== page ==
V1 open mark for the Indians. The panic increased; the soldiers crowded together, and the bullets spent themselves in a mass of human bodies. Commands, entreaties, and threats were lost upon them. "We would fight," some of them answered, "if we could see anybody to fight with." Nothing was visible but puffs of smoke. Officers and men who had stood all the afternoon under fire afterwards declared that they could not be sure they had seen a single Indian. Braddock ordered Lieutenant-Colonel Burton to attack the hill where the puffs of smoke were thickest, and the bullets most deadly. With infinite difficulty that brave officer induced a hundred men to follow him; but he was soon disabled by a wound, and they all faced about. The artillerymen stood for some time by their guns, which did great damage to the trees and little to the enemy. The mob of soldiers, stupefied with terror, stood panting, their foreheads beaded with sweat, loading and firing mechanically, sometimes into the air, sometimes among their own comrades, many of whom they killed. The ground, strewn with dead and wounded men, the bounding of maddened horses, the clatter and roar of musketry and cannon, mixed with the spiteful report of rifles and the yells that rose from the indefatigable throats of six hundred unseen savages, formed a chaos of anguish and terror scarcely paralleled even in Indian war. "I cannot describe the horrors of that scene," one of Braddock's officers wrote three weeks after; "no pen could do it. The yell of the Indians is fresh 219At five in the afternoon they reached Sabbath-Day Point, twenty-five miles down the lake, where 94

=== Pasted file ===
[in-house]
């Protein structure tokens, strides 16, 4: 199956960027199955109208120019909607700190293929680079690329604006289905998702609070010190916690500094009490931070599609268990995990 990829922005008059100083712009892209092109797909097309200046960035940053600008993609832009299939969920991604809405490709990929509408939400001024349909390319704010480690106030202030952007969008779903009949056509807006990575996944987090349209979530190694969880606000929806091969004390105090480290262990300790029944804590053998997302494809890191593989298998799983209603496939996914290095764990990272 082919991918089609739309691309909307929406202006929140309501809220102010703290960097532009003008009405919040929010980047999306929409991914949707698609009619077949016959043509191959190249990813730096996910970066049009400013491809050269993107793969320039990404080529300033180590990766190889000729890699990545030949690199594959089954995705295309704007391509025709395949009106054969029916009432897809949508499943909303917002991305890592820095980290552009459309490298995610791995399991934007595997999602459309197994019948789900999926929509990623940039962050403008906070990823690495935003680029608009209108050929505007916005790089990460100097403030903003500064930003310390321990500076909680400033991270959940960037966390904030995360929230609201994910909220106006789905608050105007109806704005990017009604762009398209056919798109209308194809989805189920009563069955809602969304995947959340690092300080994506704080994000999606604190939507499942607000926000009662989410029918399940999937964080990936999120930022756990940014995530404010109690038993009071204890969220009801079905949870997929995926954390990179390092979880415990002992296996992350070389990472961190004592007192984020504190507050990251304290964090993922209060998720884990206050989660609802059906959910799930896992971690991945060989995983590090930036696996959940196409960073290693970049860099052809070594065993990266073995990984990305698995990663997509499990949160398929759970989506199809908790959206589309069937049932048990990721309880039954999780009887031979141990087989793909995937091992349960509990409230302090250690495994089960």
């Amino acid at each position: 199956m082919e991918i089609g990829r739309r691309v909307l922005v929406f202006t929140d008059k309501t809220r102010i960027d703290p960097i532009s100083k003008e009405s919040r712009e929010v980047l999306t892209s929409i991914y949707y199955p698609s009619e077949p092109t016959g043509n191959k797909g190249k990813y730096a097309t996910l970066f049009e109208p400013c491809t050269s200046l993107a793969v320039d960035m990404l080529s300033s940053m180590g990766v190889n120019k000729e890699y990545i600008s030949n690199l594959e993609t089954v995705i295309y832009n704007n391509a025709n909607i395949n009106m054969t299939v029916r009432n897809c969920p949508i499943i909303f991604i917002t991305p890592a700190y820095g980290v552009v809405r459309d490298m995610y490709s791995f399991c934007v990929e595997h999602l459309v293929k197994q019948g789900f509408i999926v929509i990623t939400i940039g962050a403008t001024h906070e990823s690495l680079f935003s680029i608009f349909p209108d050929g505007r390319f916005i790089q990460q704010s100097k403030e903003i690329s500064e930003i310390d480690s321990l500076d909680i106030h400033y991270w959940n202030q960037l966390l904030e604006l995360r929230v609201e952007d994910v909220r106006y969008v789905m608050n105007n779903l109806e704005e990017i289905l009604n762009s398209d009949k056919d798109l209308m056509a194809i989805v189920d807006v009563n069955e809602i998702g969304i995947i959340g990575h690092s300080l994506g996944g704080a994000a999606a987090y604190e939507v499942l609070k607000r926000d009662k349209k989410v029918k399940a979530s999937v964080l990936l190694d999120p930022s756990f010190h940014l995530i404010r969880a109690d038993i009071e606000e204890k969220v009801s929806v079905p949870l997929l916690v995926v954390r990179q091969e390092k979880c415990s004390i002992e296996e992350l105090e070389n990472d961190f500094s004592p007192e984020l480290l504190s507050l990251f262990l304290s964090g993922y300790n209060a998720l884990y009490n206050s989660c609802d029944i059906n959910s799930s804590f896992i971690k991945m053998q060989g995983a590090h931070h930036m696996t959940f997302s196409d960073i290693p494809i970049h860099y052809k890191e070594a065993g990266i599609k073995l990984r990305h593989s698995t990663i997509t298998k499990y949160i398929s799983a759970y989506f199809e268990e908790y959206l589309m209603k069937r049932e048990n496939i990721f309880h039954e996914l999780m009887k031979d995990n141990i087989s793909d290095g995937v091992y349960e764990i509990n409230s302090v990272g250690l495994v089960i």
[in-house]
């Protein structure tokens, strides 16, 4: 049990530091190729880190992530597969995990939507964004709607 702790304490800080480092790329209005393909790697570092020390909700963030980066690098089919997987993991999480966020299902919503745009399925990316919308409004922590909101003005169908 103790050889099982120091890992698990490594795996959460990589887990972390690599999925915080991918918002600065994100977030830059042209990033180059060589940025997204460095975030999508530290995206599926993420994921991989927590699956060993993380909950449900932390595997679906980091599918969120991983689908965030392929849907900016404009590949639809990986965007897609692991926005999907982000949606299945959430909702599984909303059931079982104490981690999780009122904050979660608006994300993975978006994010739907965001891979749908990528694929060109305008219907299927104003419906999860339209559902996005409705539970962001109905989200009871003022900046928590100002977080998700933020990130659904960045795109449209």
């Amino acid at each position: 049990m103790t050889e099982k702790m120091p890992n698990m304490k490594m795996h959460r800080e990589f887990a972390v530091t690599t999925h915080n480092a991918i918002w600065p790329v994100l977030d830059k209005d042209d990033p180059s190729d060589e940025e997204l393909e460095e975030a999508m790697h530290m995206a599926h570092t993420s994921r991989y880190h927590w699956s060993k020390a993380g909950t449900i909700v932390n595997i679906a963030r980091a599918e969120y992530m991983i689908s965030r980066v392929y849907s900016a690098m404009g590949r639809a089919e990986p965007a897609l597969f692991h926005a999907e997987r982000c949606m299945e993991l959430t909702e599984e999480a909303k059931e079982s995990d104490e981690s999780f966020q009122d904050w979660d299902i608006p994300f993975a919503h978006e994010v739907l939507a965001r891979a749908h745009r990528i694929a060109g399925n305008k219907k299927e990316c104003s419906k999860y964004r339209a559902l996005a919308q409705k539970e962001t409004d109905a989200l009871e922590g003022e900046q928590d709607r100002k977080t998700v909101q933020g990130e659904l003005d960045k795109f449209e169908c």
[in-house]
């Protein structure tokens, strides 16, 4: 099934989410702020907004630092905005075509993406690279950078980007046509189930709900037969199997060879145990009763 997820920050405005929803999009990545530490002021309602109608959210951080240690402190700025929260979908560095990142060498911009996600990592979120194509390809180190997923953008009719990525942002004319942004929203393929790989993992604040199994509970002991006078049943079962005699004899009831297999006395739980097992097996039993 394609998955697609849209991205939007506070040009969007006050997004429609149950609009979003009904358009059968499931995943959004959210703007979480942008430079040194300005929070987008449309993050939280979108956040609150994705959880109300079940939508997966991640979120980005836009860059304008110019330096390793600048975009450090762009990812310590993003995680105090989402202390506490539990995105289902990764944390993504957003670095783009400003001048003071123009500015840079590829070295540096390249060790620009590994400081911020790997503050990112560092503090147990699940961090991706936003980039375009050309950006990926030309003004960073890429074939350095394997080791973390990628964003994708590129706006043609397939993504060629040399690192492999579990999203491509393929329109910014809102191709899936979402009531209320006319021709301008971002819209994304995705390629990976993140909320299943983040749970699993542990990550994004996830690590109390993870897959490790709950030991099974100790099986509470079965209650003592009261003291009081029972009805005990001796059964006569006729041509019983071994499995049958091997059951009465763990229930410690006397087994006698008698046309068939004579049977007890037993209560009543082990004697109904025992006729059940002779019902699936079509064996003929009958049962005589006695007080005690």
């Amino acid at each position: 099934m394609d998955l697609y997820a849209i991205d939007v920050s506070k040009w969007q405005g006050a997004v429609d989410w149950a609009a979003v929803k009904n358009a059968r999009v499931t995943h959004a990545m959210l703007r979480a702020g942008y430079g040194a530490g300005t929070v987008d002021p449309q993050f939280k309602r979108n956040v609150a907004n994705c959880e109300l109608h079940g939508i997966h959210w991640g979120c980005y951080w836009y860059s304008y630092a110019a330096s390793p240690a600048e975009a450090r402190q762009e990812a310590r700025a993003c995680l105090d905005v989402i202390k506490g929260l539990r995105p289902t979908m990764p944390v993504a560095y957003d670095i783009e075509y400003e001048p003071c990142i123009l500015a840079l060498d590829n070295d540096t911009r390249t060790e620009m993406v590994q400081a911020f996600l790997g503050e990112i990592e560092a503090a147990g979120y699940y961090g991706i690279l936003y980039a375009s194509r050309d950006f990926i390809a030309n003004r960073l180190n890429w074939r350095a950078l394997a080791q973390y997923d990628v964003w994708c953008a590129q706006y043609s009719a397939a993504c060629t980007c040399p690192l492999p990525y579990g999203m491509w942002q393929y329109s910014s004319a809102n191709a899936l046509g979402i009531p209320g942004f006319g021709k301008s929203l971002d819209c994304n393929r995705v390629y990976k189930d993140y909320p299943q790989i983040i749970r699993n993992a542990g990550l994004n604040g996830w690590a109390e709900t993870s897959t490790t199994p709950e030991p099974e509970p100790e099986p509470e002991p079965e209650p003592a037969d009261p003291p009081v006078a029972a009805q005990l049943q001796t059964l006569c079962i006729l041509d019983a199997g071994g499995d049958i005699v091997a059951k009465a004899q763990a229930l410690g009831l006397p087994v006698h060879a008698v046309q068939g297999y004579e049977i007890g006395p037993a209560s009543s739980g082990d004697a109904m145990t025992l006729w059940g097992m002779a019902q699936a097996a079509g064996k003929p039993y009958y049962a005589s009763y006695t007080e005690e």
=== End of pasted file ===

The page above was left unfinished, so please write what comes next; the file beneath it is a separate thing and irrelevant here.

The narratives of Mante, Entick, Wynne, Smith, and other secondary writers give no additional light. On the force engaged on each side, see Appendix K.Long years of war and mutual wrong had embittered the Norridgewocks against their English neighbors, with whom, nevertheless, they wished to be at peace, because they feared them, and because their trade was necessary to them.


      Once Counsell asked her directly: "Do you know New York?"Having painted, greased, and befeathered themselves, the Indians mustered for the grand council which always preceded the opening of the market. The Ottawa orator spoke of nothing but trade, and, with a regretful memory of the cheapness of English goods, begged that the French would sell them at the same rate. The Huron touched upon politics and war, declaring that he and his people had come to visit their old father and listen to his voice, being well assured that he would never abandon them, as others had done, nor fool away his time, like Denonville, in shameful negotiations for peace; and he exhorted Frontenac to fight, not the English only, but the Iroquois also, till they were brought to reason. "If this is not done," he said, "my father and I shall both perish; but, come what may, we will perish together." [20] "I answered," writes Frontenac, "that I would fight the Iroquois till they came to beg for peace, 254 and that I would grant them no peace that did not include all my children, both white and red, for I was the father of both alike."